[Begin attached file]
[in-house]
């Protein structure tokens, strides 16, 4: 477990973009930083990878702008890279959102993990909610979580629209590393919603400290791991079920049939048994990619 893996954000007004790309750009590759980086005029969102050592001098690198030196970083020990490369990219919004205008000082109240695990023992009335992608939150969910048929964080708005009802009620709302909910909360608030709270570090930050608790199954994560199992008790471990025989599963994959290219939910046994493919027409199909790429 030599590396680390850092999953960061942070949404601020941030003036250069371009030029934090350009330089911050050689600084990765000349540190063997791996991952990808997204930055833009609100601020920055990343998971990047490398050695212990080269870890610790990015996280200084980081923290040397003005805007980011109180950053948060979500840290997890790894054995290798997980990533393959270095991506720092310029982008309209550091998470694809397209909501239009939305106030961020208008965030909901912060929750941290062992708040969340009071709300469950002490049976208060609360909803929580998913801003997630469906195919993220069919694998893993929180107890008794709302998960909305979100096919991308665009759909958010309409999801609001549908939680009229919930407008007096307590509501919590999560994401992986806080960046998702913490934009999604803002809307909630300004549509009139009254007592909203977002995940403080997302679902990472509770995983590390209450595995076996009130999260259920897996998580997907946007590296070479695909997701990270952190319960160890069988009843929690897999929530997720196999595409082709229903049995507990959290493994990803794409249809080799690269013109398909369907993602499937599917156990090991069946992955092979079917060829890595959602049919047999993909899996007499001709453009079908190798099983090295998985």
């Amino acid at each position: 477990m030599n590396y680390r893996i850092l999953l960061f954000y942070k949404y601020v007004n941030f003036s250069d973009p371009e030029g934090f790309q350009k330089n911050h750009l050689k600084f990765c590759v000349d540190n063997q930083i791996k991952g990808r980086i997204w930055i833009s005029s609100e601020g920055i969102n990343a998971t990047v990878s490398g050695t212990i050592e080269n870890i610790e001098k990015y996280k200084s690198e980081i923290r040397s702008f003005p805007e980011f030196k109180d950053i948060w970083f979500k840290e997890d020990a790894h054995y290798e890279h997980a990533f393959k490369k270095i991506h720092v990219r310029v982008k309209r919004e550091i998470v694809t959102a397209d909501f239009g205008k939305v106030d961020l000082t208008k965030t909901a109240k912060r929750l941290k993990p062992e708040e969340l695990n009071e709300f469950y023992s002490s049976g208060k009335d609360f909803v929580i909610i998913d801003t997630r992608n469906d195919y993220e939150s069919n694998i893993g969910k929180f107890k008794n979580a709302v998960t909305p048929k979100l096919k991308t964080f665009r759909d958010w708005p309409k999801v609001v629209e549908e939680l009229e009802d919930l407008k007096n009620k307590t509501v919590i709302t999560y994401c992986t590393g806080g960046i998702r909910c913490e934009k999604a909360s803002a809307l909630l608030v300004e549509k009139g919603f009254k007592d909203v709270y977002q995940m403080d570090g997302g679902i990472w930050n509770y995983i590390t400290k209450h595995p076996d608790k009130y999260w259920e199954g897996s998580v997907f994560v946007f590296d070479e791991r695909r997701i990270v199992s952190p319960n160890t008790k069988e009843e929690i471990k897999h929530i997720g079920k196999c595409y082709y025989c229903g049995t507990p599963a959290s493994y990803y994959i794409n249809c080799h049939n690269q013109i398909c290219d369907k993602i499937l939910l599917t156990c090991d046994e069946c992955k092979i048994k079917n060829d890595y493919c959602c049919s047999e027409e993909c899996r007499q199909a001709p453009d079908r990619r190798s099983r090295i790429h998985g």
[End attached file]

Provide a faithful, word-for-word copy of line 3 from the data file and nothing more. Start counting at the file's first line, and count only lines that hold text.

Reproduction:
């Amino acid at each position: 477990m030599n590396y680390r893996i850092l999953l960061f954000y942070k949404y601020v007004n941030f003036s250069d973009p371009e030029g934090f790309q350009k330089n911050h750009l050689k600084f990765c590759v000349d540190n063997q930083i791996k991952g990808r980086i997204w930055i833009s005029s609100e601020g920055i969102n990343a998971t990047v990878s490398g050695t212990i050592e080269n870890i610790e001098k990015y996280k200084s690198e980081i923290r040397s702008f003005p805007e980011f030196k109180d950053i948060w970083f979500k840290e997890d020990a790894h054995y290798e890279h997980a990533f393959k490369k270095i991506h720092v990219r310029v982008k309209r919004e550091i998470v694809t959102a397209d909501f239009g205008k939305v106030d961020l000082t208008k965030t909901a109240k912060r929750l941290k993990p062992e708040e969340l695990n009071e709300f469950y023992s002490s049976g208060k009335d609360f909803v929580i909610i998913d801003t997630r992608n469906d195919y993220e939150s069919n694998i893993g969910k929180f107890k008794n979580a709302v998960t909305p048929k979100l096919k991308t964080f665009r759909d958010w708005p309409k999801v609001v629209e549908e939680l009229e009802d919930l407008k007096n009620k307590t509501v919590i709302t999560y994401c992986t590393g806080g960046i998702r909910c913490e934009k999604a909360s803002a809307l909630l608030v300004e549509k009139g919603f009254k007592d909203v709270y977002q995940m403080d570090g997302g679902i990472w930050n509770y995983i590390t400290k209450h595995p076996d608790k009130y999260w259920e199954g897996s998580v997907f994560v946007f590296d070479e791991r695909r997701i990270v199992s952190p319960n160890t008790k069988e009843e929690i471990k897999h929530i997720g079920k196999c595409y082709y025989c229903g049995t507990p599963a959290s493994y990803y994959i794409n249809c080799h049939n690269q013109i398909c290219d369907k993602i499937l939910l599917t156990c090991d046994e069946c992955k092979i048994k079917n060829d890595y493919c959602c049919s047999e027409e993909c899996r007499q199909a001709p453009d079908r990619r190798s099983r090295i790429h998985g």